Aside from the talk, there were actually some Optane drives on the show floor, or at least what we were told were Optane. These were PCIe x4 cards with a backplate and a large heatsink, and despite my many requests neither demonstrator would actually take the card out to show what the heatsink looked like. Quite apart from which, neither drive was actually being used - one demonstration was showing a pre-recorded video of a rendering result using Optane, and the other was running a slideshow with results of Optane on RocksDB.

I was told in both cases that these were 140 GB drives, and even though nothing was running I was able to feel the heatsinks – they were fairly warm to the touch, at least 40C if I were to narrow down a number.  One of the demonstrators was able to confirm that Intel has now moved from an FPGA-based controller down to their own ASIC, however it was still in the development phase.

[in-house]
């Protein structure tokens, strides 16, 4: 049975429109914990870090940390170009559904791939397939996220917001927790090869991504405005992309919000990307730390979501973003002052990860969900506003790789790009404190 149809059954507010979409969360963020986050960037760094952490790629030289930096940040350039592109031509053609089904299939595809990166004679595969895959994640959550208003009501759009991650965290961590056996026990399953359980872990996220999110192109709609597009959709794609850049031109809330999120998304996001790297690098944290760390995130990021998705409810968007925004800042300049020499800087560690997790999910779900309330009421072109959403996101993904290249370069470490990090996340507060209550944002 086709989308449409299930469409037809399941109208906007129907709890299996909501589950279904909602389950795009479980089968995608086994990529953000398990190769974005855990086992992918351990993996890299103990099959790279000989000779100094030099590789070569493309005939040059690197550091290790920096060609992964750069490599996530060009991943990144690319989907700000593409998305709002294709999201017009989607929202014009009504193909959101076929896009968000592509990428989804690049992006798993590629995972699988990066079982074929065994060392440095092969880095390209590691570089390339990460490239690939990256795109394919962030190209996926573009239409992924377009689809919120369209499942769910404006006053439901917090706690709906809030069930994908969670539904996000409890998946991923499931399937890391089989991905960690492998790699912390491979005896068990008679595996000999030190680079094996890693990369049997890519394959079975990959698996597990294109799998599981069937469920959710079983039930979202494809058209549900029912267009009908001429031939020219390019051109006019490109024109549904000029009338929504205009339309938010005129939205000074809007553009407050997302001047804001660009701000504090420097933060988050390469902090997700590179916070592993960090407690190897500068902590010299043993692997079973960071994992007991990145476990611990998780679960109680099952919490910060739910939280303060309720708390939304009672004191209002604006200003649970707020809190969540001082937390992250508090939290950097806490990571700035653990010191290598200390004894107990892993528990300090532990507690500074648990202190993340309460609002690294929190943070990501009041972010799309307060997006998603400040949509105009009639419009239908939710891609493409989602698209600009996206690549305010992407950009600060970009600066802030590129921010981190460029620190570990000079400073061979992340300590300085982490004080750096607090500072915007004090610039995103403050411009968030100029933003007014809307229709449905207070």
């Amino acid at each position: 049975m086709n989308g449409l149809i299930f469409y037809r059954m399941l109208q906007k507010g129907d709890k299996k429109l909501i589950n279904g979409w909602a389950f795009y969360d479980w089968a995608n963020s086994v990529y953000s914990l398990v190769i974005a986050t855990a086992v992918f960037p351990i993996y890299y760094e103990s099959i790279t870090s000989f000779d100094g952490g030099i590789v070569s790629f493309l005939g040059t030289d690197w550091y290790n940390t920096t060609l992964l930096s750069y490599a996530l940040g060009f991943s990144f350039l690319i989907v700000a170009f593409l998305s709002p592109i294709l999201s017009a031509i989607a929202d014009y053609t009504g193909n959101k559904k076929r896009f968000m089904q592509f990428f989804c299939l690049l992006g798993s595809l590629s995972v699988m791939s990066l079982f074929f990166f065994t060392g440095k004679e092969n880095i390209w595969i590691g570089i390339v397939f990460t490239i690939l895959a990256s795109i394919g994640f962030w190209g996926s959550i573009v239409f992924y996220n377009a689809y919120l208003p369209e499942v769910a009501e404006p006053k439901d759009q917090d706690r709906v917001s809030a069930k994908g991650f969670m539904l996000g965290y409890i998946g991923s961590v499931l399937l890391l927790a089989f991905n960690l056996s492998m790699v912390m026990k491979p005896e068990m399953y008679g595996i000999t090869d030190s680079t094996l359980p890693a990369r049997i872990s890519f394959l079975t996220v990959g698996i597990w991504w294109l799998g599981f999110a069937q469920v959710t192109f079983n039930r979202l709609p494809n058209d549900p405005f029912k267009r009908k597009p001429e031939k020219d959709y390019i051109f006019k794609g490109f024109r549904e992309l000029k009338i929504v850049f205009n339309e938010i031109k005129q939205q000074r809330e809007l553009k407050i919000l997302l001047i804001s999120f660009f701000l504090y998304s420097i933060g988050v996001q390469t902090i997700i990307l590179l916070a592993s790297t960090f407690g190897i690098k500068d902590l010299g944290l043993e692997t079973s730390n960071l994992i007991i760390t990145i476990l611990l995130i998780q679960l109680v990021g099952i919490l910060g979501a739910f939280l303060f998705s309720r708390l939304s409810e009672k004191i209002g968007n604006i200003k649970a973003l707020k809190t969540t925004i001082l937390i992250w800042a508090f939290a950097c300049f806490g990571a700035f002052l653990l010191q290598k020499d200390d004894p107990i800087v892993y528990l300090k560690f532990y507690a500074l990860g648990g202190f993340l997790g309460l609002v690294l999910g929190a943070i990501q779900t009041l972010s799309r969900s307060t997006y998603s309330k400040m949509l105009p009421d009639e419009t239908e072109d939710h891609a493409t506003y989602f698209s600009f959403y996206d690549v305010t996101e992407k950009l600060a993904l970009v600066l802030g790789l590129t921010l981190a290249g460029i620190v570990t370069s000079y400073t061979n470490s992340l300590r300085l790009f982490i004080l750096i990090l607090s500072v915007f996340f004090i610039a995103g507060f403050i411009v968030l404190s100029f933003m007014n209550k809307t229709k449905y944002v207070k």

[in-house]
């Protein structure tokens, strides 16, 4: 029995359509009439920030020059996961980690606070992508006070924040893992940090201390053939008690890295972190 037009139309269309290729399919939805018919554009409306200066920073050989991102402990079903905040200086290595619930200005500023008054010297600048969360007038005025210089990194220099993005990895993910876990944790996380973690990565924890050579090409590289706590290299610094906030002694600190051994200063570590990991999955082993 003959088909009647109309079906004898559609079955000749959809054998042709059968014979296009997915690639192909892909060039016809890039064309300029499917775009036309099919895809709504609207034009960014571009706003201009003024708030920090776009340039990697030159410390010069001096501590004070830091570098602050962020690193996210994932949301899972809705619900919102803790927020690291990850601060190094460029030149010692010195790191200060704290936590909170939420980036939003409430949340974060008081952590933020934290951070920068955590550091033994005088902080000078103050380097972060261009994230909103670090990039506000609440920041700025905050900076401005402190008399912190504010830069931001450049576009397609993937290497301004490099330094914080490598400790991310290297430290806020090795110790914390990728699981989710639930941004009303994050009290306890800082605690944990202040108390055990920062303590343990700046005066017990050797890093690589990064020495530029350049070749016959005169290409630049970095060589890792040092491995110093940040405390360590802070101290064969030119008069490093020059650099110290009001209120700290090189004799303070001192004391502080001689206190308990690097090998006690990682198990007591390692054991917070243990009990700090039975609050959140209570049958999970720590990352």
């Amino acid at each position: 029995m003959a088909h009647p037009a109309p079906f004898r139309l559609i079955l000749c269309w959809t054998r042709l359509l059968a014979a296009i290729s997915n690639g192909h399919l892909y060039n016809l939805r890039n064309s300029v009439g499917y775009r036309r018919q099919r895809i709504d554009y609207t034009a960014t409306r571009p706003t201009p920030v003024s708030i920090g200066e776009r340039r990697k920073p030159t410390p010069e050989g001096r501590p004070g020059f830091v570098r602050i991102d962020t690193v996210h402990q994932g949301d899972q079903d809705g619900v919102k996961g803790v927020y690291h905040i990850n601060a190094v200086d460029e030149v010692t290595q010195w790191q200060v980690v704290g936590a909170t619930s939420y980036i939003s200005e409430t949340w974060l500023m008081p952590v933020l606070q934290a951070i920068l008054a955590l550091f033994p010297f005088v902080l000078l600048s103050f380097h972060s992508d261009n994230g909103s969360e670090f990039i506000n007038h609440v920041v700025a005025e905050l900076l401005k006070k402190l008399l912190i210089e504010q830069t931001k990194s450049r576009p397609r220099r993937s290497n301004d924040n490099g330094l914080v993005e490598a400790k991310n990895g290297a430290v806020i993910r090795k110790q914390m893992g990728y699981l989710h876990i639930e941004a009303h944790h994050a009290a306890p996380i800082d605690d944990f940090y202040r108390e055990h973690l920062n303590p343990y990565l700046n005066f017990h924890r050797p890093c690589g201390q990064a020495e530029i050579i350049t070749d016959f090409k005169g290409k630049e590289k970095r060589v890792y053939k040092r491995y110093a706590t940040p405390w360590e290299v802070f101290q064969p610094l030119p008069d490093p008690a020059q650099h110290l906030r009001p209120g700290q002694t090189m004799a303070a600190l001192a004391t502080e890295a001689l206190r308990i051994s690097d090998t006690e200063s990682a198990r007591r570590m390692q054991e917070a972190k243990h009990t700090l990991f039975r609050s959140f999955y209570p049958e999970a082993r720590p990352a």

Click through for high resolution

One demo system was showing results from a previous presentation given earlier in the lifespan of Optane: rendering billions of water particles in a scene where most of the scene data was being shuffled from storage to memory and vice versa. In this case, compared to Intel’s enterprise PCIe SSDs, the rendering reduced down from 22hr to ~9hr.

It's worth noting that we can see some BGA pads on the image above. The pads seem to be in an H shape, and there are several present, indicating that these should be the 3D XPoint ICs. Some of the pads are empty, suggesting that this prototype should be a model that offers a larger size. Given the fact that one of the benefits of 3D XPoint is density, we're hoping to see a multi-terabyte version at some point in the distant future.